Be careful when pre-scheduling your email marketing

Using an email service provider such as Mailchimp or Campaign Monitor is the only way to do your email marketing properly. A useful feature is the ability to prepare your e-shots in advance and schedule them to send on a particular day.

This can be useful if you’re going to be out of the office on the day of send, or if you want to optimise your workflow by preparing content in advance.

However, there is one potential downside to pre-scheduling. By the time your content is sent, it could have become be embarrassing, or at worst insensitive.

Here’s an example from TomTom which proclaims:

Spring has finally sprung! It’s time to head outside and make the most of the warmer weather.
It’s complemented by a nice picture of a car driving past a spring meadow!

The only problem is it was sent on Friday 22nd March 2013, a weekend which saw snow and freezing temperatures across the UK. My guess is it was prepared some time in advance and pre-scheduled.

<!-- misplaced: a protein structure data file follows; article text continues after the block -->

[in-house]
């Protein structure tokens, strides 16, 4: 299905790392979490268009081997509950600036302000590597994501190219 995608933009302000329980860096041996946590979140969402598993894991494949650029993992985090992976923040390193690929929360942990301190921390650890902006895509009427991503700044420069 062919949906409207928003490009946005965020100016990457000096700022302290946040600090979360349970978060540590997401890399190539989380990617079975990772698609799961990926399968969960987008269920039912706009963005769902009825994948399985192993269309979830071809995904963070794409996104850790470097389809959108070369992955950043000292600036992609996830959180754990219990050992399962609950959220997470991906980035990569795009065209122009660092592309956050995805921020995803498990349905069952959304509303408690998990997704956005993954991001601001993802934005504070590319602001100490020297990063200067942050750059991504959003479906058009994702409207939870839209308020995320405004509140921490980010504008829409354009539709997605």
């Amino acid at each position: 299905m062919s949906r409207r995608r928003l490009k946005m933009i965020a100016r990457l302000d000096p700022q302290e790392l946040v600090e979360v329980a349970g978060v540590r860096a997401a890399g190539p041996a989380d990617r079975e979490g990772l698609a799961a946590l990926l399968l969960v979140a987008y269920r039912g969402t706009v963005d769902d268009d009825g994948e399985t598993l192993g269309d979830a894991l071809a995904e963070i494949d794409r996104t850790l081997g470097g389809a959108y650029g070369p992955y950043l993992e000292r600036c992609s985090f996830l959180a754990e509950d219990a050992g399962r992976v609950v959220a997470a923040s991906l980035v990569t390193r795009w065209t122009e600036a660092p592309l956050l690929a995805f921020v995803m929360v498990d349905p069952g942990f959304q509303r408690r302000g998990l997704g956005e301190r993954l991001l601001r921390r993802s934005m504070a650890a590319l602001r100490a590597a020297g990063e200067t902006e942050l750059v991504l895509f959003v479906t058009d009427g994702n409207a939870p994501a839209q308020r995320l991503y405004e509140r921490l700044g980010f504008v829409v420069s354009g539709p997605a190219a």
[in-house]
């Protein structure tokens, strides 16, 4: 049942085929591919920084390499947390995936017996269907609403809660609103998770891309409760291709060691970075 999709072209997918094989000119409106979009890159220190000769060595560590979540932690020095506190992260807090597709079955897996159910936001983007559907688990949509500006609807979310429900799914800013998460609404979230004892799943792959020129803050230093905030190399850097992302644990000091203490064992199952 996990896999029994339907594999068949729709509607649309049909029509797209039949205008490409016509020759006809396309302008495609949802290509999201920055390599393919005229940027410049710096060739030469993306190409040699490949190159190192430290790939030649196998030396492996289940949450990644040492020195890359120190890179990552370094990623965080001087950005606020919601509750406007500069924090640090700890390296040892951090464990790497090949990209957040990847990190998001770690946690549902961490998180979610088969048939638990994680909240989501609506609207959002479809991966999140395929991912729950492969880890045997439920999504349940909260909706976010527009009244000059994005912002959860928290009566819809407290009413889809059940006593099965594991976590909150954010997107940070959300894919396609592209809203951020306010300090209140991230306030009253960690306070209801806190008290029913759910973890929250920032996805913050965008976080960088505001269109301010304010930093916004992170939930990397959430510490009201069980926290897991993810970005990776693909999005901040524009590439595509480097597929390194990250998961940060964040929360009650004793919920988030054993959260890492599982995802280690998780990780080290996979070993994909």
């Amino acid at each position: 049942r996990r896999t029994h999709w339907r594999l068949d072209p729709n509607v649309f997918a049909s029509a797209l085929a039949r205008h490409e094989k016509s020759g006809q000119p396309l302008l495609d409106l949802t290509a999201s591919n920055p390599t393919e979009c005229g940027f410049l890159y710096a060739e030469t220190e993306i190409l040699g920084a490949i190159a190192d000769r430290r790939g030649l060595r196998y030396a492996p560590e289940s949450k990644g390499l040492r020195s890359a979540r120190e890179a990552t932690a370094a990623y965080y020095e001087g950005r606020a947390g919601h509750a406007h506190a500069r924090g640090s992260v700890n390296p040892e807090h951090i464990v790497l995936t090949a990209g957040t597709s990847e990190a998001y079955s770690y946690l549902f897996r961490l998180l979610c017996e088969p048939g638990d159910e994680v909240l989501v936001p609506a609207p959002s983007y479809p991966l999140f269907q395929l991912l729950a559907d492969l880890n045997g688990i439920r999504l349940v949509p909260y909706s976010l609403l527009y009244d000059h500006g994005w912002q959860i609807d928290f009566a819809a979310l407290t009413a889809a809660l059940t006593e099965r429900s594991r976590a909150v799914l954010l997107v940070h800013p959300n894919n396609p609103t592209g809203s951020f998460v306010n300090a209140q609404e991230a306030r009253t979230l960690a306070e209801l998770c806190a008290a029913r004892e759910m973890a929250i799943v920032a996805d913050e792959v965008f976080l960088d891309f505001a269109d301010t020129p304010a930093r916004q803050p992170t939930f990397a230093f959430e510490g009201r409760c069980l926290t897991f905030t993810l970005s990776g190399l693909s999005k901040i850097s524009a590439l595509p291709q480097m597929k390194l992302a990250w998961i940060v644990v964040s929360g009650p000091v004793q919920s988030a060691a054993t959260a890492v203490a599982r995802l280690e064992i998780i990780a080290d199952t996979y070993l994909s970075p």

TomTom email example

The red highlighting is mine, for emphasis.


Now, I’m a fan of TomTom’s email marketing, and I’m sure this weather faux pas won’t have done their reputation too much harm!

However, I recommend:

If you are going to pre-schedule your e-shots, check whether there is any content which could potentially cause a problem for you. If so, then it’s worth making a diary note to double check the day before the scheduled send.
Here are some examples:
  1. Weather related content, like the TomTom example above.
  2. Topical content. For example, something relating to the economy where the situation might have changed by the time the email goes out.
  3. Natural disasters or political unrest. For example, a travel company promoting a destination where an earthquake or an uprising has just taken place.